Always fish the outside of the drift at all times. Never use the rod and reel to winch off snags; you’ll usually destroy both! Carry a 200mm long length of 15mm wooden dowel and use it to wrap your line around to pull free of snags by hand.
Braided line is not such a good idea for trolling. It has been known to actually unwind the braiding, and also there is no “give” in the line. A sudden violent strike from a fish can rip the hook straight out. However a proven successful technique for trolling with braid is to “topshot” your reel with monofilament. Just keep say 50 meters of mono wound onto a line spool in your tackle box. Have a loop in the end of the mono and pass the whole spool through the loop in the end of your braid, then wind the mono off the spool onto your reel over the braid. This way you can use the same rod and reel for both bottom fishing (braid) and trolling (with the mono “topshot” wound on).
When tying your bottom rigs always connect your sinker with a “break away” weak link. If you get snagged on the bottom it is better to loose a sinker than have to cut your expensive braided line at the rod tip! You should be OK with the hooks.
If they snag they’ll straighten out. I have actually witnessed anglers without this “weak link” loop their lines around the stanchion on the stern of the launch so the skipper can use engine power to break them free of a snag. There is no way of knowing where the line will break!
With braid being much thinner than monofilament, for a given line weight, it is possible to fish a much smaller and lighter reel. This is good news. You can burn plenty of energy just keeping your balance on a rolling deck without having to wrestle a big reel as well.
I have been able to spool 300 yards of 80lb Cortland Spectron on to my Shimano TSM IV reel. If it were spooled with mono the most it would hold would be 300 yards of 30lb.
The 6:1 gear ratio on the TSM IV is a bit too high for serious deep-sea work. You have to pump the rod hard as the high gearing prevents the reel being used as a winch! However for general bottom fishing in water up to 100 meters or so it works great, being very light and easy to handle.
One last thing worth mentioning is that braid must be wound onto your reel under very tight tension. Failure to do this can result in loops of braid sinking down between those lower on the spool when you hook a fish. This can result is a horrific “jam-up” which no end of pulling on the line can unlock! People have snapped rods trying to free such jammed reels! For this reason if you aren’t too sure what you are doing it would definitely pay you to have the tackle shop spool your reel for you. You might even save a bit of money in the process if they have bulk spools from which they can load your reel.
If you do get caught out and your line isn’t tight enough on your spool wait until the boat is underway, then tie on a sinker or Rapala lure and let all your line out behind the boat before winding it back on under tension. This would of course be a dangerous thing to do with monofilament line which expands on your spool as it seeks to return to it’s original shape, and can blow your spool apart as it does so! Braid on the other hand doesn’t expand.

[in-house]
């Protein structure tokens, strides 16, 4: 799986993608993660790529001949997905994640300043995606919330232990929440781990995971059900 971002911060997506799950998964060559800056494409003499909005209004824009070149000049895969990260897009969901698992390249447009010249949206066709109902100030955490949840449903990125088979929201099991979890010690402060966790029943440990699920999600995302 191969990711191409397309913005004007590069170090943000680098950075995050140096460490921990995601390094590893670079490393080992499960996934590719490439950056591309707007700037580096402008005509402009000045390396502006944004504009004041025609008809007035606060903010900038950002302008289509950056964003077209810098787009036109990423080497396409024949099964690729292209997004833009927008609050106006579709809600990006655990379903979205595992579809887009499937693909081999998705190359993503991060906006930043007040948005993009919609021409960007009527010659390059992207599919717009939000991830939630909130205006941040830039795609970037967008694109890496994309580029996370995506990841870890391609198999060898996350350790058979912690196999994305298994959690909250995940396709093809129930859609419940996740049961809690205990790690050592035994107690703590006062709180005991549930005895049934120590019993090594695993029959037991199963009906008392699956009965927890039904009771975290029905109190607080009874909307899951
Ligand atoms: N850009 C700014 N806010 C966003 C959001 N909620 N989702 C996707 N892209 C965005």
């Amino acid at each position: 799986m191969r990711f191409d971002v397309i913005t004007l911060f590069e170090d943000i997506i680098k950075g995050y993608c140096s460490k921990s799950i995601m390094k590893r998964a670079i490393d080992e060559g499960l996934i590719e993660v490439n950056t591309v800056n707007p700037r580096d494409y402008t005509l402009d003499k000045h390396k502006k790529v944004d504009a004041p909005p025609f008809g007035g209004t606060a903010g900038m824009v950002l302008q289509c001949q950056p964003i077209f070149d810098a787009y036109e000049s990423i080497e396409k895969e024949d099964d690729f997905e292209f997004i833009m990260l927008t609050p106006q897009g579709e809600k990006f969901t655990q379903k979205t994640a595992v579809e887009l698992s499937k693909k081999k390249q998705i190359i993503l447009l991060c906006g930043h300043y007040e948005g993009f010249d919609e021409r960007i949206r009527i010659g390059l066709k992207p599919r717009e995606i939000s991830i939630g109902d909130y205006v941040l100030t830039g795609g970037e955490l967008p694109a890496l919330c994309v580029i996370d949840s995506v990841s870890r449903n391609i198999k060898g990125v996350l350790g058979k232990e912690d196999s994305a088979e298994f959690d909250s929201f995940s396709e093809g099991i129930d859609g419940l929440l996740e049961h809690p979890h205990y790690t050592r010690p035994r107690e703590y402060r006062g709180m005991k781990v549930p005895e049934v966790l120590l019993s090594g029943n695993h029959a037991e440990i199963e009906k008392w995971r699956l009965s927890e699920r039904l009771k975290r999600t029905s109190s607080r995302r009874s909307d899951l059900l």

If you don’t have sufficient super line braid to fill your reel spool, the best backing is ordinary braid because the two braids can be joined successfully. If the spool is going to be backed with mono don’t tie the super line to it as there is no known way to connect the two together.
It is also a good idea to use a bit of soft rubber tube over the line as a shock absorber to prevent your swivel breaking your tip ring when winding in.
I wouldn’t use braid for all my fishing. For a start I’ve got a lot of reels and spooling them all would cost a fortune. Super lines can also be used for trolling and casting provided you keep a loose drag setting on your reel. For casting you should have a “tunnel” tip guide, or at least a very small diameter tip ring to minimize loops during casting.
Super braid and Fusion lines really give you the edge in deep water. Once you get used to bottom fishing with them you’ll never go back to mono!
Braided lines are now very popular for spin fishing with fixed spool reels. For sea fishing with soft plastic baits braided lines are now very popular. In fact they have almost taken over from monofilament for this type of fishing as well. I now often see trout and salmon anglers fishing braided lines as well.
Some brands of braided fishing line are excellent. While some of the cheaper and slightly thicker “copies” tend to fray quickly, loose their colour, and just don’t last very long. However several of the less expensive brands of braid are just as good and are excellent value for money.
This post was last modified on 17/03/2015 9:29 am
Dressed Jigs - How to Tie Your Own by Allan Burgess Dressed jigs are a type of weighted trout…
Surfcasting Tips for Beginners New Zealand with Allan Burgess In Surfcasting Tips for Beginners New Zealand, we'll cover what you need to…
Waitaki River Salmon Weights During the 1990s I spent a good deal of time salmon fishing the lower Waitaki River,…
Blue Moki Blue Moki – Latridopsis ciliaris The profile of blue moki is much the same as a trumpeter. They…
Glimmy Brass Spoon by Allan Burgess This brass spoon was known originally as a Glimmy, or Record Little Glimmy was…
Egg Rolling in the Mackenzie Country Canals When you consider that a large trout or salmon hen fish can produce…
All Rights Reserved © fishingmag.co.nz 1999 - 2019